“THIS country is a hellhole. We are going down fast,” says Donald Trump. “We can’t do anything right. We’re a laughing-stock all over the world. The American dream is dead.” It is a dismal prospect, but fear not: a solution is at hand. “I went to the Wharton School of Business. I’m, like, a really smart person,” says Mr Trump. “It’s very possible”, he once boasted, “that I could be the first presidential candidate to run and make money on it.”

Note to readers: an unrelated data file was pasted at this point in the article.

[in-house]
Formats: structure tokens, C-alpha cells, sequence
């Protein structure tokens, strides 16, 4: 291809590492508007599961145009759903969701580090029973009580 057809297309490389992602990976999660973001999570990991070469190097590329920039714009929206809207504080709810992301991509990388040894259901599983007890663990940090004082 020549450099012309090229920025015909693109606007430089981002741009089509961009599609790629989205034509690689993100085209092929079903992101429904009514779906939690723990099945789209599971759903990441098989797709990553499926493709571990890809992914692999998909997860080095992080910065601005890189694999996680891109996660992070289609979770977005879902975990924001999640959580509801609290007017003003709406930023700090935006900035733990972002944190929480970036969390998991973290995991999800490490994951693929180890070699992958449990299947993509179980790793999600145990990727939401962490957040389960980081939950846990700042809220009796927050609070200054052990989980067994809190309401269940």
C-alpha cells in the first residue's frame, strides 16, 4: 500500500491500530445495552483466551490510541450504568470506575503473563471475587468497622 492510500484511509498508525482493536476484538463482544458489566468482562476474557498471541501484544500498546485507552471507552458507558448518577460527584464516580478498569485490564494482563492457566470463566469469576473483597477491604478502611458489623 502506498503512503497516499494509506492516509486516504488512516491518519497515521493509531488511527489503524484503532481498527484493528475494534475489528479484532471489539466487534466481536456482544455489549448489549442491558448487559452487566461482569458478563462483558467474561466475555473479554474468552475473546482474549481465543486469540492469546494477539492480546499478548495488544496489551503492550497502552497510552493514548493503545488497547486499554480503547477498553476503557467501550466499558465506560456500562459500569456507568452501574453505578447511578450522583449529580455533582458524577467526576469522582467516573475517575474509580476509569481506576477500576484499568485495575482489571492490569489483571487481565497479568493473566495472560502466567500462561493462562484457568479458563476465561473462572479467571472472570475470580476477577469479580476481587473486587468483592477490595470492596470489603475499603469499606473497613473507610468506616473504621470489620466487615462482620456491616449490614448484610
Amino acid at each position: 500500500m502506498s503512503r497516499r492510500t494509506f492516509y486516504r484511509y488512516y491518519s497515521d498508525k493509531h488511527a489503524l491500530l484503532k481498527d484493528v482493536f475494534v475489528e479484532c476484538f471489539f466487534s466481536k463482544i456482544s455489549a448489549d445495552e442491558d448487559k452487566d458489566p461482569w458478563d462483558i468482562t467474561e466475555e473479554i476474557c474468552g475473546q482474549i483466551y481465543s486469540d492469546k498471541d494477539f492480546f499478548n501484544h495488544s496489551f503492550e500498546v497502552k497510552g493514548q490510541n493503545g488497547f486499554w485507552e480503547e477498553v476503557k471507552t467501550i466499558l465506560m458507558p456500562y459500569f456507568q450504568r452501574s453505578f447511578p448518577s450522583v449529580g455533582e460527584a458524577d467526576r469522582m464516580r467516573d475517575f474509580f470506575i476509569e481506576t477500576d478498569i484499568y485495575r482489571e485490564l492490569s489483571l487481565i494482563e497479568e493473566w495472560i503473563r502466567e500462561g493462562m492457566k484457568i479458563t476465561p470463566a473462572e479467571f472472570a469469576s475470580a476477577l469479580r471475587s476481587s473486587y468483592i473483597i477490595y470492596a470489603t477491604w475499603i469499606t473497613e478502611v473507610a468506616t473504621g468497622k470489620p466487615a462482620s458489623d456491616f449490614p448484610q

When Mr Trump first announced that he was running for president, he was dismissed as a joke. A wheeler-dealer with lots of experience of reality TV but none whatsoever of elective office wants to be commander-in-chief? Surely, sophisticates scoffed, no one could want this erratic tycoon’s fingers anywhere near the nuclear button. But for weeks now he has led the polls for the Republican nomination, despite saying things that would have torpedoed any normal campaign. Americans are waking up to the possibility that a man whose hobby is naming things after himself might—conceivably—be the nominee of the party of Lincoln and Reagan. It is worth spelling out why that would be a terrible thing. Fortunately, the Donald’s own words provide a useful guide.